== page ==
Richter seems to take influence from a number of appreciated and notable sources, the links to The Theory of Everything easily identifiable, with other more subtle ones becoming more and more apparent as the score trudges forth. Comparisons to Alexandre Desplat's The Tree of Life are easily distinguishable, namely within 'Action at a Distance', 'Vergissmeinnicht' and 'Departed', due to the utilization of a motif that features a heavy piano drop whose initial two notes instantaneously remind me of Desplat's effort (2:11 minutes and onwards into 'Circles' within The Tree of Life is the portion that feels just partially plagiarized here). Even a progression in the latter two cues aforementioned feels taken directly from James Horner's Avatar. The entirety of 'A Duet for Three' sounds oddly familiar to that of Johannsson's 'The Wedding', especially in regards to their comparable violin work; the cues are only separated by a second in length, even! Also, as an afterthought, a three note progression motif, seen immediately within 'No More Fear' and 'These I Send To You' is clearly taken from a composition that I myself had already wrote, so plagiarism is obvious; that, or Richter seems to have as good an ear for a slight melody as I do. We think alike, that German and I! All that said, despite constant comparisons, Testament of Youth does feel enough like its own product to reserve appraisal in its more wholly original and outstanding moments. Whilst I have blatantly criticised its lack of creativity, it's hard to fault the emotional gravity of a cue like 'Departed'; the heavy reverb and brooding instrumentation of the piece resonates utterly with myself. It's just a shame to see a talented composer of the likes of Richter sounding like other talented composers; his own individual methodology seems to take a step-back in this context.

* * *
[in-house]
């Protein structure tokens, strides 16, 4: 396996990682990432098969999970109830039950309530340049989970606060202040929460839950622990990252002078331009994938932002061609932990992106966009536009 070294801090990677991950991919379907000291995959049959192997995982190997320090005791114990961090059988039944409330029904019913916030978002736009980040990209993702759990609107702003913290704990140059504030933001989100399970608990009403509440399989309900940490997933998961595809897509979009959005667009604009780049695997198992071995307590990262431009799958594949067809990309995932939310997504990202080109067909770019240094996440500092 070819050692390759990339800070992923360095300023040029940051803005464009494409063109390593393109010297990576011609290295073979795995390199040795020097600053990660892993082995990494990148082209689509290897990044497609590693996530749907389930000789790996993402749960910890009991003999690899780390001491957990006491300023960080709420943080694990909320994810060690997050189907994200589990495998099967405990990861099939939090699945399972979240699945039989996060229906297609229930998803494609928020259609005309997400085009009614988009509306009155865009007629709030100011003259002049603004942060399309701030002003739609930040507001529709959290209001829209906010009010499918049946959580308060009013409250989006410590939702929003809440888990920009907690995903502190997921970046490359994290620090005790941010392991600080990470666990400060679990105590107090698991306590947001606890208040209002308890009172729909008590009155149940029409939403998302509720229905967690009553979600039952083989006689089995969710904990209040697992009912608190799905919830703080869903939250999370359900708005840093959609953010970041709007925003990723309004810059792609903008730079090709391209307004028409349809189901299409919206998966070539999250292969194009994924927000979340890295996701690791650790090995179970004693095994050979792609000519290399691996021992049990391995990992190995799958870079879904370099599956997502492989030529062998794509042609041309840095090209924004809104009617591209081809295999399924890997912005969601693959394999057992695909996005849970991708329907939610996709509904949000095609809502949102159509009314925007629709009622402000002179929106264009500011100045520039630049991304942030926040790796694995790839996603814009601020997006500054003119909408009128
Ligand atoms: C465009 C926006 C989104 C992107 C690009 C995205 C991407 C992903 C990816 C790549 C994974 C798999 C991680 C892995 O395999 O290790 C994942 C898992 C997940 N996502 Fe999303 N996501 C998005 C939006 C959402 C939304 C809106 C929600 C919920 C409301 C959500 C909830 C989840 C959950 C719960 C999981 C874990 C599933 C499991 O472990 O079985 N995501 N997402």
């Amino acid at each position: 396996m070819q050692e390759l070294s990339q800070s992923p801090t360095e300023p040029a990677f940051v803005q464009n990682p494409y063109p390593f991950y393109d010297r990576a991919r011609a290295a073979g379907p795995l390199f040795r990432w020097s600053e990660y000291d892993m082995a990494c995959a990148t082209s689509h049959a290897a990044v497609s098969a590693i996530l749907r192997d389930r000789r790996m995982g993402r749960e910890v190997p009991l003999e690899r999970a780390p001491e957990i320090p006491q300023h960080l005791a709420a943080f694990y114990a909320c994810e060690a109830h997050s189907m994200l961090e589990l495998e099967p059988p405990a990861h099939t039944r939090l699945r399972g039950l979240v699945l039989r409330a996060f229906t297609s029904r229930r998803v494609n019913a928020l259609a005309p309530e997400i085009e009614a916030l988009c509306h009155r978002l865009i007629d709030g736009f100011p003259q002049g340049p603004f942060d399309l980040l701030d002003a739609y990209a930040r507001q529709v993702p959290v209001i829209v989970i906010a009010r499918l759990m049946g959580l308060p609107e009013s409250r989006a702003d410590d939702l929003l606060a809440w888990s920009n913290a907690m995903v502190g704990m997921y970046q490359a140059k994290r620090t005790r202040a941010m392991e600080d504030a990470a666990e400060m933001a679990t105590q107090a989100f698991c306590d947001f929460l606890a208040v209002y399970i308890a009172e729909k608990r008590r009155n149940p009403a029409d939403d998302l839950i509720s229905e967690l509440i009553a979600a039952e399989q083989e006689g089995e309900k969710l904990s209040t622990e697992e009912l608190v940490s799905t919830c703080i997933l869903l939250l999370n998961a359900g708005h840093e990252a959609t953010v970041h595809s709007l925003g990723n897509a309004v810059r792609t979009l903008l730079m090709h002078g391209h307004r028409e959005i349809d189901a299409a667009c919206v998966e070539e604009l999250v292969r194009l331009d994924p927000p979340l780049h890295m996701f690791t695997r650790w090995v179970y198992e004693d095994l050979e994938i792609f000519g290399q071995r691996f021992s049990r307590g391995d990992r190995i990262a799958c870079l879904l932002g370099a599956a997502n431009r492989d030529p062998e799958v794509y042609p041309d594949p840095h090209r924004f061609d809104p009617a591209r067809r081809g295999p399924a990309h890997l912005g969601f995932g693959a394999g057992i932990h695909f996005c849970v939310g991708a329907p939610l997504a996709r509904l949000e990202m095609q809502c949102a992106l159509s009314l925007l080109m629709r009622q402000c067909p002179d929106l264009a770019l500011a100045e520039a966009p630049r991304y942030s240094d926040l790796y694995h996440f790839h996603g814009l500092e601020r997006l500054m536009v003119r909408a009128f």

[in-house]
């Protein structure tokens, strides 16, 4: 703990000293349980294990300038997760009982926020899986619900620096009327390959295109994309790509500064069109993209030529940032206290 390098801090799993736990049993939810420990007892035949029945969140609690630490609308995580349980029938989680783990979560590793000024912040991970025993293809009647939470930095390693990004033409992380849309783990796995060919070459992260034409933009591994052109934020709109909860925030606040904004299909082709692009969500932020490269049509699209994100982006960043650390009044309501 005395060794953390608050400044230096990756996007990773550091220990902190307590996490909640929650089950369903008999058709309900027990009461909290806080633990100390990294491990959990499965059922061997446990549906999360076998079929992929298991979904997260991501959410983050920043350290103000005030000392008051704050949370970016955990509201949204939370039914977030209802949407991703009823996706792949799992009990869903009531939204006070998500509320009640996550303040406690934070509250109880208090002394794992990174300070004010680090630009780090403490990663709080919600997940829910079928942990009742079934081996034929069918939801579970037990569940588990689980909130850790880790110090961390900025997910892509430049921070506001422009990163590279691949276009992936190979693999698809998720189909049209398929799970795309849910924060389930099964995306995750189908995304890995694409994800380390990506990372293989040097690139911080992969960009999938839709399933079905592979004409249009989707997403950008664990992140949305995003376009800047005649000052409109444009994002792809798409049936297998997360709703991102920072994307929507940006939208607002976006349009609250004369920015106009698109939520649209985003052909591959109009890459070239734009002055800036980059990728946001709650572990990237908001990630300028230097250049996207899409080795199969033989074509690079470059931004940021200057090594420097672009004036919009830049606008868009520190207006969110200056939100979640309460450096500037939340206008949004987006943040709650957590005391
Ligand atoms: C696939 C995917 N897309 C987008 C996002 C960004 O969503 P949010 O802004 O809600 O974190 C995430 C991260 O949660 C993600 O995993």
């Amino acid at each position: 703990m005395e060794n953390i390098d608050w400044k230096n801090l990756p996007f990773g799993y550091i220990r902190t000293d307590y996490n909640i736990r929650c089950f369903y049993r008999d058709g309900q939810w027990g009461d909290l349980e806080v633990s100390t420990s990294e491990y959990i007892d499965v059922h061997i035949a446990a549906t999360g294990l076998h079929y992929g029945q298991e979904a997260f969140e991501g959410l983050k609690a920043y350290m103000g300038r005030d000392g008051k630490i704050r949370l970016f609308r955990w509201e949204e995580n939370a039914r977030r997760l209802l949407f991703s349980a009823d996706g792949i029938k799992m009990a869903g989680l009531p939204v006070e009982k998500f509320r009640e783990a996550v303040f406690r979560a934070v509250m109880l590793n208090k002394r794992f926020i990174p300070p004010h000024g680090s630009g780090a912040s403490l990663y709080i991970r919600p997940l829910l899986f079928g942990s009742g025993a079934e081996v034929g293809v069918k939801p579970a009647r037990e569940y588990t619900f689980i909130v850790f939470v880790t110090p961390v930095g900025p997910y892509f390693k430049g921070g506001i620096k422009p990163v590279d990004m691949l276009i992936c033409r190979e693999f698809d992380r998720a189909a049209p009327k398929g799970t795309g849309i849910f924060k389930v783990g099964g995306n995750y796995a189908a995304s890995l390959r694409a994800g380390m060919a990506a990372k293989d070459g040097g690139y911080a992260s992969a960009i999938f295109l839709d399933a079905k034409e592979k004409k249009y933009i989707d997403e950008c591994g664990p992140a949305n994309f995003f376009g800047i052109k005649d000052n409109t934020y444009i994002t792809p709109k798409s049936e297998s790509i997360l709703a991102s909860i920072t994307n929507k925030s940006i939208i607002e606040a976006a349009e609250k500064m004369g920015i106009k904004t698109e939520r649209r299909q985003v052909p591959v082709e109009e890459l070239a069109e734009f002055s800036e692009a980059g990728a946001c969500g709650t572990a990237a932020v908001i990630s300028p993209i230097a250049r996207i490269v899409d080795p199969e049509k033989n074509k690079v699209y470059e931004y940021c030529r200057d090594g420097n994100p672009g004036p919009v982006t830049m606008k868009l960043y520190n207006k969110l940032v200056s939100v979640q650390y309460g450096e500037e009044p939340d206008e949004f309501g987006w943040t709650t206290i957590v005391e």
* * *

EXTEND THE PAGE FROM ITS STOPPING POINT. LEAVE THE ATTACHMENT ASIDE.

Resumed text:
Where Testament shall find legions of fans is where Johann Johannsson wasn't able to seduce the entirety of the scoring community; those left unresponsive from the impact of The Theory of Everything shall find much to approve of within Testament of Youth. The fluttering, graceful, swirling nature of Johannsson's composition is sacrificed for a more emotive effect, the compositions less nimble but heavier in terms of their intended sentimental impact. And when Richter wants to deliver a passionate piece of music, he does so without hesitation. His highly meritorious approach to ambiant composition proves harrowing and justified, his use of reverb and soundscape helping to envelope the listener in an experience which puts them in the shoes of the protagonists of the visual context. It's a dangerous and difficult journey, and perilous to a fault, but what Richter achieves is a sense of pain and ardour; one that is felt all throughout. For listeners who are less concerned with complexity in both general writing and thematic concepts and incorporation of such, Testament of Youth comes highly recommended. For others desiring music with the dexterity of prior releases from this year, you may be left feeling cold. If so, I implore you to listen and feel, instead of thinking; Richter wants to provoke an emotional response, and if you're willing to gift him the opportunity to do so, he can achieve wonders. 'I Will Not Forget You' achieves lyrical perfection, the grace and heartache displayed in the various layers of the string ensemble on offer proving immensely effective. An often captivating but lacking work, this comes recommended for fans of Richter and those desiring emotionally potent works of musical ingenuity. You can purchase Testament of Youth on Amazon or iTunes, here and here.